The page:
Maritime network construction
Among all existing maritime data, the Lloyd’s List, a world leader in shipping intelligence, is the only possible source capable of documenting the global distribution of maritime flows in a disaggregated manner and over time. The Lloyd’s Shipping Index had been published daily or weekly since 1880 on a regular basis since the late nineteenth century. It contains information about vessels and their latest inter-port movement at the date of the publication. For the purposes of this research, it was decided to extract from paper sources one publication every 5 years between 1950 and 1990, around April-May, and to compute the number of vessel calls per port and per inter-port link. Each 200-page publication thus provides a comparable snapshot of global maritime activity covering approximately 1 week of movements. The difficult readability of the printed original documents could not yet allow for the extraction of all information, namely the tonnage capacity of vessels, with conventional capabilities of Optical Character Recognition (OCR) software. The extracted information went through a harmonization process whereby all port names were verified and disambiguated to avoid errors, as many of them changed over time, alongside decolonization trends for instance. The resulting tables were merged into one single maritime database, which served to construct a global origin-destination (or adjacency) matrix of inter-port maritime flows.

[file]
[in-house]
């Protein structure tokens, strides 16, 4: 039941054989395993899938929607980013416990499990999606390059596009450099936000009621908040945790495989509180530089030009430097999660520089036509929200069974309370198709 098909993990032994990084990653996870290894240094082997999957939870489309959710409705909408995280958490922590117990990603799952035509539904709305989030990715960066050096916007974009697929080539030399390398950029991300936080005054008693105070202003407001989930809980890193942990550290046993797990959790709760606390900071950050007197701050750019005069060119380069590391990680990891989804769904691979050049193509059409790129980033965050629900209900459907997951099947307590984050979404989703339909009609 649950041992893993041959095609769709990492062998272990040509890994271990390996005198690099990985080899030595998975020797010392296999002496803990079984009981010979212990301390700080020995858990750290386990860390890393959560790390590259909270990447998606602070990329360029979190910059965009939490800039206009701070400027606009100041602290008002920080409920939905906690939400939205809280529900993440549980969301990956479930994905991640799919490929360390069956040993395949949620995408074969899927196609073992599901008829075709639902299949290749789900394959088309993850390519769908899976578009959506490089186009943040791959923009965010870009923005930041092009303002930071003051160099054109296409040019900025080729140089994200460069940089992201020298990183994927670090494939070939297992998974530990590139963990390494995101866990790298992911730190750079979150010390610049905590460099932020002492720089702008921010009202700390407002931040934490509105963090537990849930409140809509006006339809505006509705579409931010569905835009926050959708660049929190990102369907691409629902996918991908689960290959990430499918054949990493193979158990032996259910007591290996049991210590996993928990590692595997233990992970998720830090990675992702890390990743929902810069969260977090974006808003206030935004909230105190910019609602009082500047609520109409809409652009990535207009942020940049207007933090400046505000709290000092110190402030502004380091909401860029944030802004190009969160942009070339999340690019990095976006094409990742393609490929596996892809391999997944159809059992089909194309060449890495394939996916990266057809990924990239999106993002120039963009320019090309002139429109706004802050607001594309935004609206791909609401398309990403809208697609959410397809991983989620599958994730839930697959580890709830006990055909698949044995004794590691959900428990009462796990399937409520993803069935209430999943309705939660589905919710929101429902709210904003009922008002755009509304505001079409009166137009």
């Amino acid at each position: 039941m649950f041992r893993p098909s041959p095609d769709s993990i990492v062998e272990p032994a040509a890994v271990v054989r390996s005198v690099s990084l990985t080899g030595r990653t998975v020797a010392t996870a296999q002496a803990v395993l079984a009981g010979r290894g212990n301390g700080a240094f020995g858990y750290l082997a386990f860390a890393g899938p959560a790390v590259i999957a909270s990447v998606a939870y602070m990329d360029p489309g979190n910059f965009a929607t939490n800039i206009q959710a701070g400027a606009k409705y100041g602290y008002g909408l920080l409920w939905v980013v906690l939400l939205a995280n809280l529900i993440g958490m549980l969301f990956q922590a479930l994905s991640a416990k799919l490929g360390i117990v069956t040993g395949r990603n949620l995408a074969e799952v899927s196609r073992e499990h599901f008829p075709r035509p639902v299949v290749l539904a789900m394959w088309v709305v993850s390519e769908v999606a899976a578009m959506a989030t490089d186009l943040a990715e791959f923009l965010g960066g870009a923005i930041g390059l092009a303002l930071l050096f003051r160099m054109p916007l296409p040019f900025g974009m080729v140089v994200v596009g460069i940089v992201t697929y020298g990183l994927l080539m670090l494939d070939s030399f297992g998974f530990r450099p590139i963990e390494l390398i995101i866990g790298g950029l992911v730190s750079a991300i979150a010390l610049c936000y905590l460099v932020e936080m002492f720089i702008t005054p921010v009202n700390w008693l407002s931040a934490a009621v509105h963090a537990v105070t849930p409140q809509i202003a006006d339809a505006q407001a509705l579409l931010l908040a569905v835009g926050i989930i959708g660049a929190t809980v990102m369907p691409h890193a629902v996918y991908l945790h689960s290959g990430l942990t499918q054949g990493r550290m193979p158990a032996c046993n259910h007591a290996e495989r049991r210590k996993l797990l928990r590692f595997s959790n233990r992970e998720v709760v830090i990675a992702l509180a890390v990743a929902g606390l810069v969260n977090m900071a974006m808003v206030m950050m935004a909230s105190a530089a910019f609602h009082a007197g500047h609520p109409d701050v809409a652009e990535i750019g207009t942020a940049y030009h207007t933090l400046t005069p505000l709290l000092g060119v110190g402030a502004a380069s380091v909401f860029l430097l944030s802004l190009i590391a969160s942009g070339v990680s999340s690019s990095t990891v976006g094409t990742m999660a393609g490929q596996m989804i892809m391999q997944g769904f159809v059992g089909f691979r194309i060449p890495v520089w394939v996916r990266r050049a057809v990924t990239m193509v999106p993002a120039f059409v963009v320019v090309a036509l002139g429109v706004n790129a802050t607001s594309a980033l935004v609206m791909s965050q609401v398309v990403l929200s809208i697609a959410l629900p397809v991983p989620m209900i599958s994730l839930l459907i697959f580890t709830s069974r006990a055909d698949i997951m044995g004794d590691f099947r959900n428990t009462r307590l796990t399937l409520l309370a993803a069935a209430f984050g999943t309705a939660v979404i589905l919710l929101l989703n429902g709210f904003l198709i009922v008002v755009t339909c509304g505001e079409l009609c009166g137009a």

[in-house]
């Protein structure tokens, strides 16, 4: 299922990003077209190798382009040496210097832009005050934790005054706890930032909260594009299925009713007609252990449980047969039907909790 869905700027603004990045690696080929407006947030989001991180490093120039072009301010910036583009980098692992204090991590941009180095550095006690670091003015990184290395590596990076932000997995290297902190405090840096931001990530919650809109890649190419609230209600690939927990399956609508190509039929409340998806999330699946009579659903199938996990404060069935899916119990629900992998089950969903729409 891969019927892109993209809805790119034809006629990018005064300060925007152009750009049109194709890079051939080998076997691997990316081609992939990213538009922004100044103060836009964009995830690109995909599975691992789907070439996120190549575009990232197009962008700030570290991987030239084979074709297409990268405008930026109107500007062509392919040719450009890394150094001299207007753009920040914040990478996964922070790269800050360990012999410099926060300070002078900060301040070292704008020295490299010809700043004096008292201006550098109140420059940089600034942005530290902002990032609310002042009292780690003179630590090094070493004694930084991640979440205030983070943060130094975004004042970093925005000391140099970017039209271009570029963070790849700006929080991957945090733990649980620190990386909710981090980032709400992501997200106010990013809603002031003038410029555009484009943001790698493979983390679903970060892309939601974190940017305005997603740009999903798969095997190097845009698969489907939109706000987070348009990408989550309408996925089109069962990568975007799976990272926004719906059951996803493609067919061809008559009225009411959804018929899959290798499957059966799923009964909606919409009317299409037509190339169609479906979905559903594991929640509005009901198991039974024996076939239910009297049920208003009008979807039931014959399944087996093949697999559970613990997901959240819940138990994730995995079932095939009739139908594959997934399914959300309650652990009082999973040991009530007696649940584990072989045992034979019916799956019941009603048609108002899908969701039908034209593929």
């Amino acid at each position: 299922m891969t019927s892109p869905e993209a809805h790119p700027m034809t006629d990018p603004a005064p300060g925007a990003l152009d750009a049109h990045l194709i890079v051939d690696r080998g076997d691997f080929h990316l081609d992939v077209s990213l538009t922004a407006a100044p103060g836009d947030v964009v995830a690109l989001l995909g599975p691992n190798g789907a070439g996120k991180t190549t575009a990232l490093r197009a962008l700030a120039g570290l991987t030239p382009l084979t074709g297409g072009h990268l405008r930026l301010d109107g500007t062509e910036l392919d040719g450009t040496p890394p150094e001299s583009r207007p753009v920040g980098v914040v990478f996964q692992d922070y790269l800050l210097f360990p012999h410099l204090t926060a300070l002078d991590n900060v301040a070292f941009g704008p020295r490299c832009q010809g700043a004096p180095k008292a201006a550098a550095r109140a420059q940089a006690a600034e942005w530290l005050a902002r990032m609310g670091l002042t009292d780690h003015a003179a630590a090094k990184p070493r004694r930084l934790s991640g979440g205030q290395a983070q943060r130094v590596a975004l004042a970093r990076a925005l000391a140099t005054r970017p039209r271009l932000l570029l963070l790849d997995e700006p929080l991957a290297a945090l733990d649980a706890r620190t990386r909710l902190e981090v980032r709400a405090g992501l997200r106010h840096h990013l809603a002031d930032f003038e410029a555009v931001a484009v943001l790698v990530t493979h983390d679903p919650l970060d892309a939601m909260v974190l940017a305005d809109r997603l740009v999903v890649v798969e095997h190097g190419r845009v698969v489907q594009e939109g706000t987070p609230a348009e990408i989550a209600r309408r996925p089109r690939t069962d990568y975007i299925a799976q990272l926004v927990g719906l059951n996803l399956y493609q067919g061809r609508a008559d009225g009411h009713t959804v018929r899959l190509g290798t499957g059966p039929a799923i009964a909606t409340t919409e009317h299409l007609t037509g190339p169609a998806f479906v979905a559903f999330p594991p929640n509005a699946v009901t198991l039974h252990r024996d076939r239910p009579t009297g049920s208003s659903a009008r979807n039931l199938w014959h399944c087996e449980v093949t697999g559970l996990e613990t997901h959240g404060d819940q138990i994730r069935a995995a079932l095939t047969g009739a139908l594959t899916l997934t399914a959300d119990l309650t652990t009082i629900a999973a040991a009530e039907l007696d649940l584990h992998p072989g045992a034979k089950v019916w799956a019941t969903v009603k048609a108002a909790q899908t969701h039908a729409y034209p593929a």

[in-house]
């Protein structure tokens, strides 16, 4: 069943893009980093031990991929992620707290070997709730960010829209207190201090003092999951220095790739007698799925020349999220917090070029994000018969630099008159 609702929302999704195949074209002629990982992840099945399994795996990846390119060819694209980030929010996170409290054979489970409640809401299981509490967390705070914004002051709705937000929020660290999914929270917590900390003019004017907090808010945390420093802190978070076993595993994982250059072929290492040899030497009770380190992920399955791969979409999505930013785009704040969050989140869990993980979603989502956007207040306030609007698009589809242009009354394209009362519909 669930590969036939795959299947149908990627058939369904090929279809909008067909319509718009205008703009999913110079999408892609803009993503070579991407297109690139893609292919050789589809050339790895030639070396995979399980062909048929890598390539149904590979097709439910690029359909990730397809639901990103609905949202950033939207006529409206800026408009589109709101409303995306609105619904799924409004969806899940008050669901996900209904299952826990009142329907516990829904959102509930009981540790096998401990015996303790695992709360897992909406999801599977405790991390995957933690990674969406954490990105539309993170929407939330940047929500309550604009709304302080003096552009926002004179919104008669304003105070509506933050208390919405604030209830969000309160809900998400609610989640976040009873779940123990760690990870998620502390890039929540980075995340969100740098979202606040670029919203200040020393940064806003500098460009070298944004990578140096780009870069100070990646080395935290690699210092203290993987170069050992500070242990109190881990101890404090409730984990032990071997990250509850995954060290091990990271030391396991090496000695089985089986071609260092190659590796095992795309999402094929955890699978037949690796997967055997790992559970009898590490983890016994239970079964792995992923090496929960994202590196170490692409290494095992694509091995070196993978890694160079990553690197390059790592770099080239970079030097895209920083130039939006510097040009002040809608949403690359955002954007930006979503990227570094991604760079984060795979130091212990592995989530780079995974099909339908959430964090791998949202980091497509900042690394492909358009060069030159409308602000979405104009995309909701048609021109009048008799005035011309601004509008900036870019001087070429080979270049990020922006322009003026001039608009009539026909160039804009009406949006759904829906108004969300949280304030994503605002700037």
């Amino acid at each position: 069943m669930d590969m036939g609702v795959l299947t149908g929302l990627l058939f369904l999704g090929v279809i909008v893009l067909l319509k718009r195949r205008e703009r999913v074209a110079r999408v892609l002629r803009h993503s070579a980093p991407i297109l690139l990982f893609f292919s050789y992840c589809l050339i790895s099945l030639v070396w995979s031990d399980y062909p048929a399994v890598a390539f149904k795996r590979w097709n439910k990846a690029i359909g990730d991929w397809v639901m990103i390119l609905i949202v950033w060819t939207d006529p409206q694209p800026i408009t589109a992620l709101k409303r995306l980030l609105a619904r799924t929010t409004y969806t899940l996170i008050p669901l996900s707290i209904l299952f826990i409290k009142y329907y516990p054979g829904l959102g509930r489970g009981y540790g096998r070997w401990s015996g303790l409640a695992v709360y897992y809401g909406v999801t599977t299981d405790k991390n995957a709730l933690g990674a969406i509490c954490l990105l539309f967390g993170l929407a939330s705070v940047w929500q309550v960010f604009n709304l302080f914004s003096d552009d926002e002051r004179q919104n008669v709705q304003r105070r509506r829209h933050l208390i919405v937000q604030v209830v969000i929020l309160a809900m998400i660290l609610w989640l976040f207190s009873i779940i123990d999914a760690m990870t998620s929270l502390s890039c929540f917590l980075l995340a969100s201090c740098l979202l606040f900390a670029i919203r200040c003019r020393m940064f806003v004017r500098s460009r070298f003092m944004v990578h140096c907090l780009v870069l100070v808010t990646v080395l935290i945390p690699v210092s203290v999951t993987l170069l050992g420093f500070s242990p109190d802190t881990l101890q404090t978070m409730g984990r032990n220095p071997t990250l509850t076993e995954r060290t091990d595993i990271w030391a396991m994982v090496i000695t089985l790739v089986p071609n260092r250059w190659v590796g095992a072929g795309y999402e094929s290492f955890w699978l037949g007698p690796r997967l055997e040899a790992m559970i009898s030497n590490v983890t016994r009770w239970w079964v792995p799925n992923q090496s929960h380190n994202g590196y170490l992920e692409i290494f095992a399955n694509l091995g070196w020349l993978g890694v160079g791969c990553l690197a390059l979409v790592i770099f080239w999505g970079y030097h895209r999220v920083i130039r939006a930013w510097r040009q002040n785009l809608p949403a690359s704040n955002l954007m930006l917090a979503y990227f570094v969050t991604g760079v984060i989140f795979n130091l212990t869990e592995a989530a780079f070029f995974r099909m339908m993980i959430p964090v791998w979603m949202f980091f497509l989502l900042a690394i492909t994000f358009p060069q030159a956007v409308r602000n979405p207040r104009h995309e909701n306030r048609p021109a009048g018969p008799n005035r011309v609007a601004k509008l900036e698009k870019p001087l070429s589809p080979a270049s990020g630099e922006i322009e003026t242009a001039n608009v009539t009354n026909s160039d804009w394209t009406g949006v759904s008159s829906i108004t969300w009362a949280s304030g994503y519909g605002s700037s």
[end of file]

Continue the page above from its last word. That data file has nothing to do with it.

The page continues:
Ports and urban spatial structures